Let us pray to God who has revealed the divine kingdom in Christ: God, in Christ, you declared what is blessed and proclaimed that joy is found in your kingdom. Your kingdom honors what the word despises: Weakness, poverty, mourning, mercy, pity, meekness, purity, peace. May Christ’s Church and our lives reveal your kingdom. Amen.

(Lightening from the East)

Sunday Reflection (March 22, 2020)

Have fear and suspicion ever caused you to mistreat someone? In our Gospel Reading, fear and suspicion cause the religious leaders and even the disciple
to mistreat a blind man. They wondered what sins he or his parents had committed to bring about his blindness. When he is healed and receives sight, the religious leaders were highly suspicious and fearful. Jesus refused to act out of fear and suspicion (John 9:1-41). Jesus saw his blindness as an opportunity to do good: Heal the blind man!

May we not mistreat anyone because of our fear and suspicion. God’s love and compassion revealed to us Jesus Christ has been brought to us through the Holy Spirit. May we treat others as if they are created in the image of God! May we treat others as Christ did. In this time of Covid-19 watch your fear and suspicion. Be wise but not mean and ugly, and as verse 3 of John 9 remind us, consider it an opportunity to do good and bring about healing. Pray for all the medical professionals from doctors to nurses to janitors on the front line of bringing about healing. Look for opportunities to do good as much as you are able, even if it means staying at home for most of us.

Fear and Suspicion / Misjudging others / John 9:1-41

If you have seen a Frankenstein movie you know that being sewn together from the body parts of dead people makes a grotesque appearance. If you have not seen a Frankenstein movie maybe you have watched jolly Herman Muster. He has a grotesque appearance, but he has a great personality and comedic. Nevertheless, in the Frankenstein movies, his grotesque appearance causes fear and suspicion among the villagers. Their fear and suspicion lead them to mistreat Frankenstein. They chase and taunt him with what he fears most: Flaming torches.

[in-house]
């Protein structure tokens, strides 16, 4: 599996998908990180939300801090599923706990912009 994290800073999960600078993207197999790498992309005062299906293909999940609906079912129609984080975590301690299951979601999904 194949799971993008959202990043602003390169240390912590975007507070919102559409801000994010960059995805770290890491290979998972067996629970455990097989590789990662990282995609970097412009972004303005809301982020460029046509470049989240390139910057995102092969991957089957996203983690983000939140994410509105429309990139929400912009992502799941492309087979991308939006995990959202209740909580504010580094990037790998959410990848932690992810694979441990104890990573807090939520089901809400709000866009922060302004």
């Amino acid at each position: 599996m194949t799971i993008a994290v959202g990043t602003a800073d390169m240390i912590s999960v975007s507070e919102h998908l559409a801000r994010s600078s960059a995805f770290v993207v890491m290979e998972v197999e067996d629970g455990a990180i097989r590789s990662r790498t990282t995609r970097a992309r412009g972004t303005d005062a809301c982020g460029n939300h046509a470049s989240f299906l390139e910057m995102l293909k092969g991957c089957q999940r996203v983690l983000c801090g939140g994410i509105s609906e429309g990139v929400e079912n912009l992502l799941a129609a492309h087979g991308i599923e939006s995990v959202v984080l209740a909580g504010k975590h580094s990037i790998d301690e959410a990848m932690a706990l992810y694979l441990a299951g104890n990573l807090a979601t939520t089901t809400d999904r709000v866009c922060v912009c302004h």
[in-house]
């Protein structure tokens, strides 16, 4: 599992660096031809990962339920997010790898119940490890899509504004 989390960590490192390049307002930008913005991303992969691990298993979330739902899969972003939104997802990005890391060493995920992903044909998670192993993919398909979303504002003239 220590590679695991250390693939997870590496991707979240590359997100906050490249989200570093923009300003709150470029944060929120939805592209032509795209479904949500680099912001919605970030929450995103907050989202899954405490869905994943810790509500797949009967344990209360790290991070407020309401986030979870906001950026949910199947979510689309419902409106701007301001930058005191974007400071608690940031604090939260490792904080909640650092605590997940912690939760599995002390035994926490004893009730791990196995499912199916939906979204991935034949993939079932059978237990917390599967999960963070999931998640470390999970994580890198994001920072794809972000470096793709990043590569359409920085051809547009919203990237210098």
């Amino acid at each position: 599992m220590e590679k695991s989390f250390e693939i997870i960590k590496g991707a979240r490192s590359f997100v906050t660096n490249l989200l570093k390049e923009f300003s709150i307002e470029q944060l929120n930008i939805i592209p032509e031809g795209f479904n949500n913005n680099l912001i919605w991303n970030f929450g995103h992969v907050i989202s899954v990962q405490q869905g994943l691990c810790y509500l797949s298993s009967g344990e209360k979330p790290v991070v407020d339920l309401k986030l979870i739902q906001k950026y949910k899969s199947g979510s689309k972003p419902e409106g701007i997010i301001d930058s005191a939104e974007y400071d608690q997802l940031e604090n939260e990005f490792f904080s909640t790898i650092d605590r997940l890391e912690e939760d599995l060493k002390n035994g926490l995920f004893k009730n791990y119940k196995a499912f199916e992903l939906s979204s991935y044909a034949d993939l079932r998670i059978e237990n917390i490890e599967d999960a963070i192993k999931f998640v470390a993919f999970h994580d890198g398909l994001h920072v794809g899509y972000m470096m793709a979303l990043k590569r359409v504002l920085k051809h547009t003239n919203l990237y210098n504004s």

Frankenstein flees the village and stumbles upon the house of a blind man who does not see grotesque appearance of Frankenstein. The blind man treats Frankenstein with dignity and respect – as if he was created in the image of God. Frankenstein reflects this kindness and respect by behaving well, learning to read, and improves in social grace and maturity, but the villagers find him. He must flee again.

Have fear and suspicion ever caused you to mistreat someone? In our Gospel Reading, fear and suspicion cause the religious leaders and even the disciple to mistreat a blind man. They wondered what sins he or his parents had committed to bring about his blindness. When he is healed and receives sight, the religious leaders were highly suspicious and fearful. Jesus refused to act out of fear and suspicion (John 9:1-41). Jesus saw it as an opportunity to do good: Heal the blind man!

This text could produce many sermons, but I want to focus upon fear and suspicion which have the potential to lead us to be blind to our own faults and failures. Fear and suspicion lead us to highlight and exploit the faults and failures of others, even if there is neither fault nor failure. Fear and suspicion lead to the mistreatment of illegal immigrants. Fear and suspicion lead us to mistreat our enemies in the name of national security. Fear and suspicion have led to the mistreatment of Muslims and Jews. Fear and suspicion have led to the mistreatment of the neighbor we do not particularly understand or care to understand. Fear and suspicion have led to the mistreatment of homosexuals. Fear and suspicion have led to the mistreatment of the mentally ill.

May we not mistreat anyone because of our fear and suspicion. God’s love and compassion revealed to us Jesus Christ has been brought to us through the Holy Spirit. May we treat others like the blind man treated Frankenstein – as if they are created in the image of God! May we treat others as Christ did

In this time of Covid-19 watch your fear and suspicion. Be wise but not mean and ugly, and as verse 4 of John 9 remind us, consider it an opportunity to do good and bring about healing. Pray for all the medical professionals from doctors to nurses to janitors on the front line of bringing about healing. Look for opportunities to do good as much as you are able, even if it means staying home for most of us.

Prayer for the Week (March 15-March 21)

Let us pray to God our Father that Jesus be the source of our life: Creative and forgiving Father you let people experience your mercy when they encounter your Son, Jesus Christ.
Attune us to his voice speaking your Word of forgiveness and love. Dispose us to follow his example as the Holy Spirit forms Christ within us and among us. Amen

(Claretian Publications)